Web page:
Wednesday, January 24, 2007

No one is above the law

According to the Archbishop of Canterbury Rowan Williams and the Archbishop of York, John Sentamu (he loves getting into the news lately, don't you think?):

"rights of conscience cannot be made subject to legislation, however well-meaning"

Personally I couldn't care less whether the Catholic Church closed down their adoption agency due to the new gay rights law. It disgusts me that people would prioritise religion over a child's welfare, but these people are so out of touch you can't argue nonsense with them.

But somehow that statement seems to indicate their belief that 'we are the Christian Church, we are above the law' kind of attitude. My conscience tells me to go up to Mr. Williams and Mr. Sentamu and smack them right there and then, but the law says that that would amount to assault and I would go to jail. Instead I settled halfway - bitching about them on my insignificant blog.

To me, this isn't about the debate over political correctness anymore. It is about an organisation trying to opt themselves out of the law because they are part of 'so-and-so' religion. All this isn't new, remember those Muslim protestors in France? It is no wonder the majority of people I know has already renounced their previous faith.

Update (29/01): 21 months for Catholic based agencies to break the law. I wish someone would give the rest of us 21 months exemption to adapt new laws. But we are not religious, hence we must obey them from the get-go.


Update (25/01): Despite appearing otherwise, I noticed that the pope isn't completely out of touch. Singling out animations and video games, particularly those that features violence (eh-hem) and sex (eh-hem), he signals his desire to align his church's policy against video games, probably to the delight of one Mr. Franco Frattini. Come on, you guys are already working hard criminalising gays, now you want to pick on video gamers and game developers too?

Via Wired GameLife

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RichardAM said...

If you think about it, it's essentially just the Big Brother malarky but on a bigger stage.

As someone pointed out on Radio 2 today though, law being governed by religion certainly isn't the way to go, especially if you use the crisis(es) in Iraq as an example. Why should reliogion be the exception to any national law or regulation?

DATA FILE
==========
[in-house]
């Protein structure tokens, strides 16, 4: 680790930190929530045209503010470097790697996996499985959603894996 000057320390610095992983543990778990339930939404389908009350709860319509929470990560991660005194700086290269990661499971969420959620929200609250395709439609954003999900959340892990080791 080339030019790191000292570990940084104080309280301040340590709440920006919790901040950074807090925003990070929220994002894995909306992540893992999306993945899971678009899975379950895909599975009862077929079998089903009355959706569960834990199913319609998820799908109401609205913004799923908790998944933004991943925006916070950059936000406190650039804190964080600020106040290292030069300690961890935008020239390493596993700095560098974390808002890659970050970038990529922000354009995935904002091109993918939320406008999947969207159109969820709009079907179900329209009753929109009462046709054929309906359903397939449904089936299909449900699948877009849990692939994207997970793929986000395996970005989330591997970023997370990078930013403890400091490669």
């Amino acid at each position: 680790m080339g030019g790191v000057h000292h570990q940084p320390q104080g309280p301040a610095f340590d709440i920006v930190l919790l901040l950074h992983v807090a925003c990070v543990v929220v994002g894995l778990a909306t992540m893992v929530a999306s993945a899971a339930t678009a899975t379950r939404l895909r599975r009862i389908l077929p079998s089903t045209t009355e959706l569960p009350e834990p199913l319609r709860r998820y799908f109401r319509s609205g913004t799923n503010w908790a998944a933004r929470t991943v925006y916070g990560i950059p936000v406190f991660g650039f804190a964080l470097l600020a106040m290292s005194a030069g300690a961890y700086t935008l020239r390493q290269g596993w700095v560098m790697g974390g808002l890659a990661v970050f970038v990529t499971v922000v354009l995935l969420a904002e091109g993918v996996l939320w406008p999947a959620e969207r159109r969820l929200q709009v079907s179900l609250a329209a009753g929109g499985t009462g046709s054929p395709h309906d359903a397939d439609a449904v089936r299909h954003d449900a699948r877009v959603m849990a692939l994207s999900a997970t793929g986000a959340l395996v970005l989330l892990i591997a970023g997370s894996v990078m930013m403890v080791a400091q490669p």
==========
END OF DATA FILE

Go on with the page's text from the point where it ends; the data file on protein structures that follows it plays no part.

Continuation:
Jon said...
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Jon said...

They shouldn't. But then religion has always picked the law they liked anyway. Cherry picking whichever part of the bible ("god's law") they agree with is what they do best.

T-Boy said...

Religion shouldn't be the exception, this is true; secularism's there because we've got so many people, so many creeds and beliefs, that having one belief system trump all the others isn't practical or desirable.

That said, some of the comments by humanists and people in favor of the law make me wonder, "Why are you surprised that 'the religious' are angry and defensive at progressives ideas in general?" I mean honestly, cause and effect; reactionary talk just breeds defensiveness and spite.

No one's mentioned the fact that now businesses can no longer hide behind 'conscience' to deny service to anyone. Gay people aren't the only ones who benefit from this. That's what sold me to the idea more than anything else.

Jon said...

Good point. Some people, like me, are probably more shocked than anything purely because when we read the news we noticed that the calendar says 2007. Then there is people like Mr. Sentamu who is in favour of banning Muslim hijabs but preferring to keep his religion above the law.

Such behaviour is no longer acceptable in 2007. It could be due to PC attitude, or perhaps not, but what is true is the UK isn't the religious country it was anymore - no church deserves to be above anything.

Whether being gay is right or wrong is another issue altogether. Personally as I mentioned already in the post, I am more disgusted that any religious organisation would put their religious belief over a child welfare.

T-Boy said...

The calendar still says 2007, and yet genocide is still in fashion. We have gone far, this is true — but not that far.

I mean, we are talking about human nature here; it's a hard thing to change or channel properly.